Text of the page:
The JMCoE aims to fill gaps in EU research: With a focus on young people in rural areas of the EU, it seeks to explore mechanisms of support for the EU in the periphery by using an interdisciplinary approach.

Renowned scholars from political science, sociology, contemporary history and ethnology at Leipzig University and the Leibniz Institute for the History and Culture of Eastern Europe (GWZO) bundle and connect their research on fundamental and current challenges of EU citizenship in three dimensions: perceptions of EU citizenship, practices of EU citizenship and potentials of EU citizenship.


[The map is currently only available in German. A map in English will follow soon.]

The map shows where we conducted group discussions and individual interviews. We are particularly interested in views of young people in regions with

  • lower gross domestic product in purchasing power standards per capita,
  • lower employment rate,
  • higher average age,
  • higher time requirements to reach the nearest regional center, and
  • poorer accessibility to various services of general interest (e.g., supermarkets, gas stations, and pharmacies).

The map shows where counties (so-called NUTS 3 units) score poorly or well on these metrics compared to national averages. For our group discussions, we selected two cities each with a population of 20,000 to 30,000 in the regions with the highest national scores. Where there were not two cities of this size, we included a nearby city from a neighboring county.

For the interviews with individuals conducting youth dialogues on European issues, we selected projects that were awarded EU funding under Erasmus+ in 2019. Since the number of such youth dialogue projects in our main regions of interest was very limited, and two promoters did not respond to our invitation for an interview, we also selected projects outside regions that fit the above criteria, and even projects in Latvia and Eastern Germany. These are also post-socialist areas and they have similar frameworks for EU work.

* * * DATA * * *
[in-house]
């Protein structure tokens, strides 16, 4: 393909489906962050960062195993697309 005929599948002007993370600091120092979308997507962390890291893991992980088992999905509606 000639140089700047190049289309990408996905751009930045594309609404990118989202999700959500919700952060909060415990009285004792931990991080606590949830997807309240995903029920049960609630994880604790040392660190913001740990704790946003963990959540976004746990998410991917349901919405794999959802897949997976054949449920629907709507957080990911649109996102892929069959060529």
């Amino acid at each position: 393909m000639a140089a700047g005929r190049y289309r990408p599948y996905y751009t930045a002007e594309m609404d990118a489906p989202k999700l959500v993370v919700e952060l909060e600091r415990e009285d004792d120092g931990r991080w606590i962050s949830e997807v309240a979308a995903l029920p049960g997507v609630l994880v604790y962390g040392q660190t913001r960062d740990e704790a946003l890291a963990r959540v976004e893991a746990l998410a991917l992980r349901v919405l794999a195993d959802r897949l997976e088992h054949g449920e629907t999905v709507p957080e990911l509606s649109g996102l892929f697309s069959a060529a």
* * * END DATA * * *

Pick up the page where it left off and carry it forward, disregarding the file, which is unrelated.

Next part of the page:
Open map

Health and peace – what is important to young people

In the 20 group discussions, the young people discussed which of 15 EU rights, policies and measures that we presented to them they found particularly important and which unimportant. This is the outcome:

The number in brackets indicates how many groups of young people argued for important or unimportant in each case.

Learn more:

Lorenz, A. and Anders, Lisa H. (eds.) 2023: EU Citizenship Beyond Urban Centres. Perceptions and Practices of Young People in East Central European Peripheral Areas. Berlin: Springer. (Open Access)

More information


In order to provide an overview of the current state of research on the topic of rural peripheries in East-Central Europe, we have compiled a bibliography, which is constantly being updated.